The Dead Frog Circus, 1927

By John Popielaski

Even naturalists who practice taxidermy

with an artistry that draws the dead back

stiffly to this life experience the blues.


It may have started as an accident,

a foreleg kinked akimbo when a bowtie-

loving colleague burst in or a hind leg

bent unnaturally by the eruption

of the morning’s first sneeze, sudden, seismic,

but it blossomed into something

of a soul pursuit that shooed the gloom

of wintering in Holyoke again.


A purist might perceive the dead frog posed

as a trapezist on his acrobatic way

to somersault above a bug-eyed crowd

of dead frogs seated in the bleachers

as a clear sign of a sick mind crying out

to some authority for help.


However that may be, it is a fact

that those who used to curate in the glum

museum where the oddity was housed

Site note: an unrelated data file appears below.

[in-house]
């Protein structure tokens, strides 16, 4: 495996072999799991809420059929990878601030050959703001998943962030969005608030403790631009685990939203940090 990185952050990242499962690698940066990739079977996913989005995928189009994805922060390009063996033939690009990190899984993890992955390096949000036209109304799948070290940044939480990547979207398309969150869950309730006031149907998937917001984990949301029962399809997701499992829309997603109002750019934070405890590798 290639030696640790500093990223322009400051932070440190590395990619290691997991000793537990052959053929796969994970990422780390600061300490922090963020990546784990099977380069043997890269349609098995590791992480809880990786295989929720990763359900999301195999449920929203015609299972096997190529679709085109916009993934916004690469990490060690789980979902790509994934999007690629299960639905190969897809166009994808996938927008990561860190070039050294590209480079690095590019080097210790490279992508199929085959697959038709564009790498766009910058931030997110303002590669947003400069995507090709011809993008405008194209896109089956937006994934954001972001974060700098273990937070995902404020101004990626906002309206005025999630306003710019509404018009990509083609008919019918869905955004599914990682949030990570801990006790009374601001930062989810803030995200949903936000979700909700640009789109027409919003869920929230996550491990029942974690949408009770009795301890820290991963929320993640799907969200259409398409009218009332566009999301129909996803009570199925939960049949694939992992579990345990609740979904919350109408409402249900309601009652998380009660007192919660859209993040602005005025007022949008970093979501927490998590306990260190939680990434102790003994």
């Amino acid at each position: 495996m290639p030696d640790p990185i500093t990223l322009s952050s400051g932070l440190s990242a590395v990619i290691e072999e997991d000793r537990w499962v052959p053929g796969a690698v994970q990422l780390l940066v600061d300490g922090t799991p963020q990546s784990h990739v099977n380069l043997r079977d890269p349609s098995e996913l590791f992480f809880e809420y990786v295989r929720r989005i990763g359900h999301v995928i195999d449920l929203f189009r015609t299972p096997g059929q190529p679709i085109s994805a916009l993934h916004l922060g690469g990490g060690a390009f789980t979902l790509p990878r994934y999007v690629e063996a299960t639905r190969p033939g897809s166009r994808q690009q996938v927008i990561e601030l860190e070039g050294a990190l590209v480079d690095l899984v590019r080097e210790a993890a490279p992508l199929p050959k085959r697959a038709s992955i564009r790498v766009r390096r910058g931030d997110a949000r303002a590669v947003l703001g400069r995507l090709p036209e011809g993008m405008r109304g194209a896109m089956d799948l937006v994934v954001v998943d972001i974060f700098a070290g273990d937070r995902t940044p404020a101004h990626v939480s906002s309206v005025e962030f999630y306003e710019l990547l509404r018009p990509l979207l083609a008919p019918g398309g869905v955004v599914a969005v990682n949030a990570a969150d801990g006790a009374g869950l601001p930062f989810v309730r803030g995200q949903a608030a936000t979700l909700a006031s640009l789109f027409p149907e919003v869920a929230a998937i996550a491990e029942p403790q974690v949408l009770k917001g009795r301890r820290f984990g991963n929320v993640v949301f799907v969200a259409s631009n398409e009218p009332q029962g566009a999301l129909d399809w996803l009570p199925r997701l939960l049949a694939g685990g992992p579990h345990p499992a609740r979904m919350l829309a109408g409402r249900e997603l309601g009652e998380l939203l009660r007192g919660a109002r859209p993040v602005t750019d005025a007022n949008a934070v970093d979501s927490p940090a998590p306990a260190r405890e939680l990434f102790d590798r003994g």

decided after visitors as fragile

as the late Victorians complained

of nausea at the sight of such

perversity, decided, I remind you,

that the world did not need such

and so it should be closeted, a memory

that those who cared to could pass down

to give a sense to later ages

of a strangeness that was not designed

to ever be exhibited.


Some of John Popielaski’s poems have recently appeared or are forthcoming in Barnwood, Cave Wall, The Dark Horse, The Hollins Critic, and Post Road. Also, his chapbook O, Captain appeared from The Ledge Press in 2008.

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